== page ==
Evoking Colour

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 Today’s lesson was all about the use of colour in writing, which wasn’t a huge surprise given last week’s homework. The discussion centred around the amount of symbolism that colours can carry. People automatically assign emotion, gender, political leanings, religious or class bias, and so on. It’s extremely pervasive, because we’re such visual creatures, and that kind of strong automatic reaction can be a really useful thing to trigger in a reader. You can make your audience think certain things, feel a certain way, without having to state it explicitly through the judicious use of colour.

Bear in mind, though, that those associations change depending on what time period and society you’re in. Red in Revolutionary France, for example, had a very particular meaning. Orange in Dublin for the last couple of decades, likewise. Some cultures – such as the Japanese – associate white with death, whereas in Western society it’s more usually black. Pink is commonly associated with girls but that’s a relatively modern development. You see where I’m going with this. Pictures may be able to paint a thousand words, and that evoked subtext is wonderful stuff, but you need to be careful about your context and audience.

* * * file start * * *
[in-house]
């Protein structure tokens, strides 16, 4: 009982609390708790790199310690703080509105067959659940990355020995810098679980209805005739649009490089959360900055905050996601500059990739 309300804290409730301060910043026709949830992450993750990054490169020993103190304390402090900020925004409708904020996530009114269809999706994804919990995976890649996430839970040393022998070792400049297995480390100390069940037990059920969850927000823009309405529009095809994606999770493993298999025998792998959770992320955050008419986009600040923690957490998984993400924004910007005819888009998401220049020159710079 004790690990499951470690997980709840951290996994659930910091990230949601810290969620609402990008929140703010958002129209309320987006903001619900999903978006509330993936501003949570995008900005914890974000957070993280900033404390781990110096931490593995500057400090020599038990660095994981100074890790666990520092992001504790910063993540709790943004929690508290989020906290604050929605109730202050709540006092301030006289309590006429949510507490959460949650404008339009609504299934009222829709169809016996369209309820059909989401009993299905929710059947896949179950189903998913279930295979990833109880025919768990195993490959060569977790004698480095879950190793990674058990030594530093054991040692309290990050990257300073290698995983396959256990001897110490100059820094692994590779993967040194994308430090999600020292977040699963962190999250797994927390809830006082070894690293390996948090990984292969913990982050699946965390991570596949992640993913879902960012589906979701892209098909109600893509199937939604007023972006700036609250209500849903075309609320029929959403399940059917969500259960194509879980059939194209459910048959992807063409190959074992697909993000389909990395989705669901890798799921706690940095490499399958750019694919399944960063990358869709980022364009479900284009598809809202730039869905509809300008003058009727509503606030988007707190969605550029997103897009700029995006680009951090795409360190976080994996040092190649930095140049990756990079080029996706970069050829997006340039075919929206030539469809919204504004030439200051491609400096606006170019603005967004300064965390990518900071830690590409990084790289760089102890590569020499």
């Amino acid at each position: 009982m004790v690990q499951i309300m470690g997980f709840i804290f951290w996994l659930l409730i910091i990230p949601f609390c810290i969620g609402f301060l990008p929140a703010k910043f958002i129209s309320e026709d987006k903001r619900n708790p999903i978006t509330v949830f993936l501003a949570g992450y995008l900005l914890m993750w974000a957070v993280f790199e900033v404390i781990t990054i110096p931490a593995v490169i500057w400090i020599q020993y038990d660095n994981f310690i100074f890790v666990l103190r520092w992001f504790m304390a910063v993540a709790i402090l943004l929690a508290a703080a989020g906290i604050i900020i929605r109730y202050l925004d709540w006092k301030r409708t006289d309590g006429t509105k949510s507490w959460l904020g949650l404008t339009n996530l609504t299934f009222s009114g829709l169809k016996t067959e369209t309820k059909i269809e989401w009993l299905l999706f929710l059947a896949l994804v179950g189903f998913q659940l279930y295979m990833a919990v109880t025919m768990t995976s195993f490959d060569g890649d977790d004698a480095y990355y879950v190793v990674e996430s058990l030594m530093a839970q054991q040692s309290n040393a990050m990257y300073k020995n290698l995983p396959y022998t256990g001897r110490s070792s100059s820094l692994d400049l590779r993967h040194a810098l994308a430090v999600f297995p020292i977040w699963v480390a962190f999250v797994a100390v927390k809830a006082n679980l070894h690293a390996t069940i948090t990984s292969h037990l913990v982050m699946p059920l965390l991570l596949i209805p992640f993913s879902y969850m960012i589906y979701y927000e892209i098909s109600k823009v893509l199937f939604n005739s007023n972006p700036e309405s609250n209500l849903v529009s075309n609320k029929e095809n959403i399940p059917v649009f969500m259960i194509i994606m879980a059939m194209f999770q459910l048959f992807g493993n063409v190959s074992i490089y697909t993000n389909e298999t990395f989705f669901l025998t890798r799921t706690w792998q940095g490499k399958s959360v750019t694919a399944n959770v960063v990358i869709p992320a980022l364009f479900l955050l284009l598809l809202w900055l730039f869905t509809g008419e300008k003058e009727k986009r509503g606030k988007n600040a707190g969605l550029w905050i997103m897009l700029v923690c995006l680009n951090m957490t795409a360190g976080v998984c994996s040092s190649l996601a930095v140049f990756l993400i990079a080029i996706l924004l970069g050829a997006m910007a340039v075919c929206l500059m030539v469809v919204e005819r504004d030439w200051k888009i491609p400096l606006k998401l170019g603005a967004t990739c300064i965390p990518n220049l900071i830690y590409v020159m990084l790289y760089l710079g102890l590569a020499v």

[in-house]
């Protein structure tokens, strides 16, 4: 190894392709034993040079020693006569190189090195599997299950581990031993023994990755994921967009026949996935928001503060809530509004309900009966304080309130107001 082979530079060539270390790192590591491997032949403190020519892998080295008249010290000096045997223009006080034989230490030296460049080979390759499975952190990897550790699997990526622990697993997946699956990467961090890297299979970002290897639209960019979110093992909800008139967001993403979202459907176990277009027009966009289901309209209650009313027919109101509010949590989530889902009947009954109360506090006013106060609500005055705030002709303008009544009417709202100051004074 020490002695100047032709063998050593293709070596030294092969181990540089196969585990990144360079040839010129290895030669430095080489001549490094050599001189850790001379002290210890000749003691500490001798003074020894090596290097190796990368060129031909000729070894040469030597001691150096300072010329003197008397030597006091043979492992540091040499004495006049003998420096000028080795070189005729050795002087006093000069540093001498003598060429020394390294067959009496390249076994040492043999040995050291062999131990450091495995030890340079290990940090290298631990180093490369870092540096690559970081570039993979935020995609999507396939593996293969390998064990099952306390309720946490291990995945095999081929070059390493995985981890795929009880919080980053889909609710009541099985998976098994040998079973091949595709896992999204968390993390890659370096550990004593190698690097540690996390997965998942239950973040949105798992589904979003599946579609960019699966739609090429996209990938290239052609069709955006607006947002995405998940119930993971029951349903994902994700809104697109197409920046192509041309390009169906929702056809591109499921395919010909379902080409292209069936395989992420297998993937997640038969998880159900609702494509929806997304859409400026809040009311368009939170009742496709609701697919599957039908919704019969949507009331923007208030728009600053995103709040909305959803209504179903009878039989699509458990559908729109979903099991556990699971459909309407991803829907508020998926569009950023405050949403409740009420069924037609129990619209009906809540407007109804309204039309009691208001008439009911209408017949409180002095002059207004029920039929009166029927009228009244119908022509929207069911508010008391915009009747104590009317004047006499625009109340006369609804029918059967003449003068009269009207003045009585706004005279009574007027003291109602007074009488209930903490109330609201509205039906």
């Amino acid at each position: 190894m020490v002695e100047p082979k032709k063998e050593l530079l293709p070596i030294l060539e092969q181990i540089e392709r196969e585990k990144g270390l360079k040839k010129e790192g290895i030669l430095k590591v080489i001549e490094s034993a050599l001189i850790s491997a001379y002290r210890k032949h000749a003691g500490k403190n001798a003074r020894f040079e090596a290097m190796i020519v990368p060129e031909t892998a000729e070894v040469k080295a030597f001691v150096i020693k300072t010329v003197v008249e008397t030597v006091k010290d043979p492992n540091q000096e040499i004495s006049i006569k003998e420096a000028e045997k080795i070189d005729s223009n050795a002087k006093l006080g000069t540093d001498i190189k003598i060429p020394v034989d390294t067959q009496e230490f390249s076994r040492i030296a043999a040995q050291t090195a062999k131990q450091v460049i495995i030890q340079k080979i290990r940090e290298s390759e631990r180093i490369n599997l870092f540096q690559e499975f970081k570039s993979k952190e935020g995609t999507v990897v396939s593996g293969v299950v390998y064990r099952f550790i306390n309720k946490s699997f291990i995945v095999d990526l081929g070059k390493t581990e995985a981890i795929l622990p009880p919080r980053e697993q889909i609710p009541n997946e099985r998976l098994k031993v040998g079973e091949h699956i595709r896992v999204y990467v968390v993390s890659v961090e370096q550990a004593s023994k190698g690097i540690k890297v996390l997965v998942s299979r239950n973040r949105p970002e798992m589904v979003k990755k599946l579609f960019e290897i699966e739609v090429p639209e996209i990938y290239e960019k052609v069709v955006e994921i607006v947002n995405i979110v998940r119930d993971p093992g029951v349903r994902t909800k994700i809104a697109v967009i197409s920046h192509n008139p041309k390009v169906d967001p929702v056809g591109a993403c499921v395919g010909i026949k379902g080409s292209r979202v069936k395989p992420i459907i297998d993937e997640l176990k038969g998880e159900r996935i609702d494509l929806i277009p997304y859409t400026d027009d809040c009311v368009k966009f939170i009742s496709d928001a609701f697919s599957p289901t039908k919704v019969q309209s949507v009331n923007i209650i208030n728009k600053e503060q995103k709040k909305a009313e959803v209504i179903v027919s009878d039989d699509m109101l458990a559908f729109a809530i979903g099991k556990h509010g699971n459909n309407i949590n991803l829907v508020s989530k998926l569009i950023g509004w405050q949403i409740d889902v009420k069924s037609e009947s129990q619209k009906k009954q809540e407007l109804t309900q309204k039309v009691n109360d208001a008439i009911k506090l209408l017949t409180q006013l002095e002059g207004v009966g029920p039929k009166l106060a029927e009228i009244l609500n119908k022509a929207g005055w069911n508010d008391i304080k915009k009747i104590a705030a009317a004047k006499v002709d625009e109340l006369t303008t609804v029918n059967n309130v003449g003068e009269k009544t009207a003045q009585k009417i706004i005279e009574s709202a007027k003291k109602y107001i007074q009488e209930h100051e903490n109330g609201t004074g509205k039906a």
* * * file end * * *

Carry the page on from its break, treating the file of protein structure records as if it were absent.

This week’s homework is to write an open-ended conversation between characters – the kind of discussion you’d have with a friend on a relaxed evening together, when you’re not both rushing off to do something. I’m guessing that this will lead to a class on dialogue next week, so tune in then to see what comes out of it. And again, I’d love to see your take on the task.

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